GAO faults feds on key response to BP spill

the hillThe Hill | October 31, 2016 | Timothy Cama

The Interior Department isn’t doing sufficient work to track whether a key response to the 2010 BP oil spill is working, government auditors said.

At issue are changes to improve hiring and retention for key staff supervising oil and natural gas drilling activities at the three agencies that oversee drilling on federal land and offshore: the Bureau of Ocean Energy Management, the Bureau of Safety and Environmental Enforcement and the Bureau of Land Management.

While Interior has taken steps to increase salaries and benefits and cut down on hiring time for the workers, “the department has not evaluated the effectiveness of this compensation in resolving its hiring and retention challenges,” the Government Accountability Office (GAO) wrote in a report released publicly Monday.

Nonetheless, the department believes its changes have been helpful.

“Officials from the three bureaus said that these efforts to increase the compensation paid to key oil and gas staff, along with the industry downturn that reduced private sector hiring, had likely helped them fill vacancies,” the GAO wrote.

But auditors said that isn’t enough, and Interior should follow standard government practices for tracking the effectiveness of the changes.

“In the absence of these evaluations, Interior cannot determine the extent to which the tools it is using are effective in meeting its goals of hiring and retaining key staff or whether it is expending funds on tools that are not the best use of its limited resources,” they wrote.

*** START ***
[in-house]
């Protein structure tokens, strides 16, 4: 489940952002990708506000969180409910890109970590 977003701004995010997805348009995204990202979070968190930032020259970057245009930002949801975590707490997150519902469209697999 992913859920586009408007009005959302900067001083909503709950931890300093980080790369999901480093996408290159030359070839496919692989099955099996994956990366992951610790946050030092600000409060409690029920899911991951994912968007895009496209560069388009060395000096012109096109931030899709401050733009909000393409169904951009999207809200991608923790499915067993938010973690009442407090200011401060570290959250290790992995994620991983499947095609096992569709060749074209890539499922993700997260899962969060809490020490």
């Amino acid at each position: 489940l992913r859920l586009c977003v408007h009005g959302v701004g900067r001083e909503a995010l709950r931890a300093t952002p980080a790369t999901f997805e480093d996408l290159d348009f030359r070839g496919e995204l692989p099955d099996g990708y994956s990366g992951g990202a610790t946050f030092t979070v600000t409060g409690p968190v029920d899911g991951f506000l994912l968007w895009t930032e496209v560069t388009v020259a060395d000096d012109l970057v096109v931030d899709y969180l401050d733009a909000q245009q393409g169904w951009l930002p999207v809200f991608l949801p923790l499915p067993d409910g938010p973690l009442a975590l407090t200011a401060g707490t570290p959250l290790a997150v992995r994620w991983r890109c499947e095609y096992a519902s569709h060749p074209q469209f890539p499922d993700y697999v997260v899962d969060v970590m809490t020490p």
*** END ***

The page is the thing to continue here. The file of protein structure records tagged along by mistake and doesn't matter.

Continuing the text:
Interior tried in recent years to improve hiring and retention, stemming in part from lessons learned from the 2010 Deepwater Horizon spill in the Gulf of Mexico, the worst environmental disaster in United States history.

The department’s main competition for these oil and gas employees is the industry itself, and officials believe it is important to keep salaries and other conditions that are competitive.

Certain oil and gas staffers started getting special salary increases, incentives and student loan repayments in 2012, and over the last four years, Congress has allowed the agencies to pay some staffers as much as 25 percent more than they could usually get.

But as the industry inevitably recovers from its historic downturn in the coming years, GAO said officials are worried it will again gain a hiring edge.

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